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Tweet Wednesday 6th May 2020

British Orienteering Awards 2019

Over the next week, British Orienteering are pleased to announce the winners of the both the Mapping and Volunteer Awards for 2019.

Today we start with the winner for The Chichester Trophy in mapping.

The map awards for maps used in 2019 are decided on submissions provided by clubs and mappers. The judges were Ray Barnes, Brian Bullen and Susan Marsden with the scoring is based on specification, cartography and presentation.

The Chichester Trophy is presented for the best map by an amateur mapper.

The three judges agreed that the winning map is:

Arncliffe & Kilnsey North by Tony Thornley (Airienteers).

On hearing about his award Tony said: 

"I am delighted to have been awarded the Chichester Trophy for my map for last year’s British Champs. The trophy is very special; it is the binnacle compass from the yacht Gipsy Moth V. Sir Francis presented it to British Orienteering when he was president in 1971, shortly before he died. Along with the British Orienteering Championships M21E ‘King of the Forest’ trophy it is probably the most iconic and special of all British Orienteering awards.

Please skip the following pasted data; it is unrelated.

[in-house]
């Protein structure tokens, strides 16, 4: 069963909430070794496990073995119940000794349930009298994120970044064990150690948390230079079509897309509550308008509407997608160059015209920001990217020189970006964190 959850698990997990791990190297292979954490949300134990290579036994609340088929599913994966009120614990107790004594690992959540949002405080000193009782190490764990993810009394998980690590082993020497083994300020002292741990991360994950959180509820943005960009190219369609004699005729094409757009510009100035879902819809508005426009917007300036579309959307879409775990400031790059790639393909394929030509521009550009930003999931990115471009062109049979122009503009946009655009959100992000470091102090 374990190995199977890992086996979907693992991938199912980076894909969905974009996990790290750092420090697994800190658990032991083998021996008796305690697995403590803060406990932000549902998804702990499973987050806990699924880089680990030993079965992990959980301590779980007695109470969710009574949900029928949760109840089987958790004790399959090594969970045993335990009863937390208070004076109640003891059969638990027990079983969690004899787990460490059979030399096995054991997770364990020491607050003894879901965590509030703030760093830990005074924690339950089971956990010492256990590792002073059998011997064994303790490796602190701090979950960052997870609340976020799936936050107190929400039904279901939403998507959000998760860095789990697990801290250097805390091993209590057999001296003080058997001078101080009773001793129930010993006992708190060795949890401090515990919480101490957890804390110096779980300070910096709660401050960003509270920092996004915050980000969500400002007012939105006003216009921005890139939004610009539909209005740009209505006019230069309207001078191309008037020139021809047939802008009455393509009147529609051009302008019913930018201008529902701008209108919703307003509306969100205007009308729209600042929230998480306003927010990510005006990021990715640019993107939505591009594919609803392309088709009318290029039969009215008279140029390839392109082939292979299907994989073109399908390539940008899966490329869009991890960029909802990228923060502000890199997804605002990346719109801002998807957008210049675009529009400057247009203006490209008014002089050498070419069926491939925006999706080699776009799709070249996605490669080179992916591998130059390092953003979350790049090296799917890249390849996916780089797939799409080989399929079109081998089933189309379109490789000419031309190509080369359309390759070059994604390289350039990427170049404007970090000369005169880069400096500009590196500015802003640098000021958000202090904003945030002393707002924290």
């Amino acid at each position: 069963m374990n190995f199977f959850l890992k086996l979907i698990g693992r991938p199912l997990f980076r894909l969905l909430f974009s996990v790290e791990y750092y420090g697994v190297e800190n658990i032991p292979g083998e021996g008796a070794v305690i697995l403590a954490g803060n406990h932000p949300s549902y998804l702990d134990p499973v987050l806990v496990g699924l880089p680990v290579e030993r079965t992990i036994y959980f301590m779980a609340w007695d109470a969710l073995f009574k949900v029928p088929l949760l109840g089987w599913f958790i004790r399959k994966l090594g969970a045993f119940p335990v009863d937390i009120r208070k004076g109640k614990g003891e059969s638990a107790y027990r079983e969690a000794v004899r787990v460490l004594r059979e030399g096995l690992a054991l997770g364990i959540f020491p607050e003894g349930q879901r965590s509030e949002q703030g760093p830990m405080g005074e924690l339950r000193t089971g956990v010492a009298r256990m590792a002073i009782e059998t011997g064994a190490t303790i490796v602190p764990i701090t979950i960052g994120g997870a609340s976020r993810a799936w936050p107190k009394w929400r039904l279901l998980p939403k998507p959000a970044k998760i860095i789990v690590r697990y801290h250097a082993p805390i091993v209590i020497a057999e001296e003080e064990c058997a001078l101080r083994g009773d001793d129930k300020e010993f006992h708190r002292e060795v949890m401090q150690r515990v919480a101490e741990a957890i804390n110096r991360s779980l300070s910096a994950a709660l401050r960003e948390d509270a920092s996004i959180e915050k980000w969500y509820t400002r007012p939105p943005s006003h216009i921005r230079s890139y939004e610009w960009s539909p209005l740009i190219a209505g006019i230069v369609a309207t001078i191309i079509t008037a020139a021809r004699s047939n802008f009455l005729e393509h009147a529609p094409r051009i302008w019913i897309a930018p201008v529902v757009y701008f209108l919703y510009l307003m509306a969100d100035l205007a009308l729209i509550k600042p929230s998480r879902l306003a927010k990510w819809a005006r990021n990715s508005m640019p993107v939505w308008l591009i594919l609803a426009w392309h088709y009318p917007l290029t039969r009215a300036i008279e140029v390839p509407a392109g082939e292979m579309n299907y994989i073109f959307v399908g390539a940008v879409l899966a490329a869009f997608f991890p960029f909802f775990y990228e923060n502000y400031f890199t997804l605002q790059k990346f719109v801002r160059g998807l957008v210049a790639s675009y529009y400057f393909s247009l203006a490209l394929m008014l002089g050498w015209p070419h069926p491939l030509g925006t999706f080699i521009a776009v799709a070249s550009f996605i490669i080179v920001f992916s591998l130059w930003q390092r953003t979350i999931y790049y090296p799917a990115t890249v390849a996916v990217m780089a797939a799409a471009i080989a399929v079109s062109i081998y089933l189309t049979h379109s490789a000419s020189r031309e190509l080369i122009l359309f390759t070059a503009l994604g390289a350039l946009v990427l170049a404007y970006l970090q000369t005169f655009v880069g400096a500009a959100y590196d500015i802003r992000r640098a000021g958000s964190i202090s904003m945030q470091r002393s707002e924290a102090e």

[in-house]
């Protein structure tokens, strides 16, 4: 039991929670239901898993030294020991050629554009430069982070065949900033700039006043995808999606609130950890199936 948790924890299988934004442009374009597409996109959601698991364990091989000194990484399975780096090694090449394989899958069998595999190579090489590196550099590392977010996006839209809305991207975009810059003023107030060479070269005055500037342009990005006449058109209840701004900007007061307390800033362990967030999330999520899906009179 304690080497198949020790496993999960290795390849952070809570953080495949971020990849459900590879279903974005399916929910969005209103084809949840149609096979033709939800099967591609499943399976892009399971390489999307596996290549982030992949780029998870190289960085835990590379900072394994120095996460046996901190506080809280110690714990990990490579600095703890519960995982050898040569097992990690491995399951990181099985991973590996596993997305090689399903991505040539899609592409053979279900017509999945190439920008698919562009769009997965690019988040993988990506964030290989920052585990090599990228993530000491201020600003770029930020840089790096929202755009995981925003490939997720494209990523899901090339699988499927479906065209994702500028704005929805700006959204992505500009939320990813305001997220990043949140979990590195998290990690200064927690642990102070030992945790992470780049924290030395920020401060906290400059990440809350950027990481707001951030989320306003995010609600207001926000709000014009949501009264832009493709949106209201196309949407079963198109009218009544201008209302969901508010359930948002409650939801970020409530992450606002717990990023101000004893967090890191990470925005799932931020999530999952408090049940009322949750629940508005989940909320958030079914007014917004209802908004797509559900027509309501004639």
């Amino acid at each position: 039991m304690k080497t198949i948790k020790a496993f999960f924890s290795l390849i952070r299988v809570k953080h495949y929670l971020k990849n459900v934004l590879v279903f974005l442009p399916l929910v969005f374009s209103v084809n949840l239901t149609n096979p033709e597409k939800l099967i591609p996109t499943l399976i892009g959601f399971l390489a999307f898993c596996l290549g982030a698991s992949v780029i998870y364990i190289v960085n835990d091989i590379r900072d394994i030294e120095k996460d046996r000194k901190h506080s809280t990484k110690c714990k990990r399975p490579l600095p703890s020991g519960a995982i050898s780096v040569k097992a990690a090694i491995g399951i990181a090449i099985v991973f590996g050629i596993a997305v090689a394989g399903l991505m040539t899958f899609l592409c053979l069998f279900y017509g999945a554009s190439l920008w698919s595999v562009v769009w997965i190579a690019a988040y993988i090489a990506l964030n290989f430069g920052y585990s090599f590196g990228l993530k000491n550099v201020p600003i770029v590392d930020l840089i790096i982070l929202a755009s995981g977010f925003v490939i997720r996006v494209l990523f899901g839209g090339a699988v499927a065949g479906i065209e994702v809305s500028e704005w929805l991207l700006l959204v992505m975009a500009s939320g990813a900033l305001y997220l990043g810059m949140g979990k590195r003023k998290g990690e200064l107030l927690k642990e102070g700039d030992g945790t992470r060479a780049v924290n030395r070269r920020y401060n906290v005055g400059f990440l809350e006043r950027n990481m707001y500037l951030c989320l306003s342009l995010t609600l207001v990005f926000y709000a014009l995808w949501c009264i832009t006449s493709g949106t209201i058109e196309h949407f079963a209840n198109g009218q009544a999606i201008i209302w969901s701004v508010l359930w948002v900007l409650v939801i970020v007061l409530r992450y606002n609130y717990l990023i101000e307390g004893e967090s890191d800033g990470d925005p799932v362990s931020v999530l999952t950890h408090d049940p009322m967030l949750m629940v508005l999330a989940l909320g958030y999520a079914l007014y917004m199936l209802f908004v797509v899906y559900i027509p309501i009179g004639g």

As well as making the first single-handed circumnavigation of the world, Sir Francis was a navigator and map maker so the Chichester Trophy represents a cartographic tradition. My orienteering mapping goes back almost 50 years, through pen and ink, via scribing, to computer cartography. I very much hope that others will continue to carry this tradition forwards over the next 50 years.

A big thank you to many friends who have helped me develop my mapping skills, and to those who made last year’s British Orienteering CHampionships a success, and to my wife Jo for tolerating endless orienteering projects. I hope we can get back to making and using maps soon."

Tony Thornley (Airienteers)

Terry Smith Acting Chair Map Advisory Group, says:  

“The stated aim of the Mapping Awards is to encourage and recognise high standards of mapping. Some opportunities for improvement that the judges identified include adhering to the British Orienteering Rules for mapping and using the British Orienteering symbol sets, improving generalisation and getting the scale correct.”

“The judges found it exceedingly difficult to differentiate between many of the maps submitted for several of the trophies. All those who submitted maps should be immensely proud of their achievements.”

“The judges would like to send their appreciation and congratulations to all entries for the high standard this year.”

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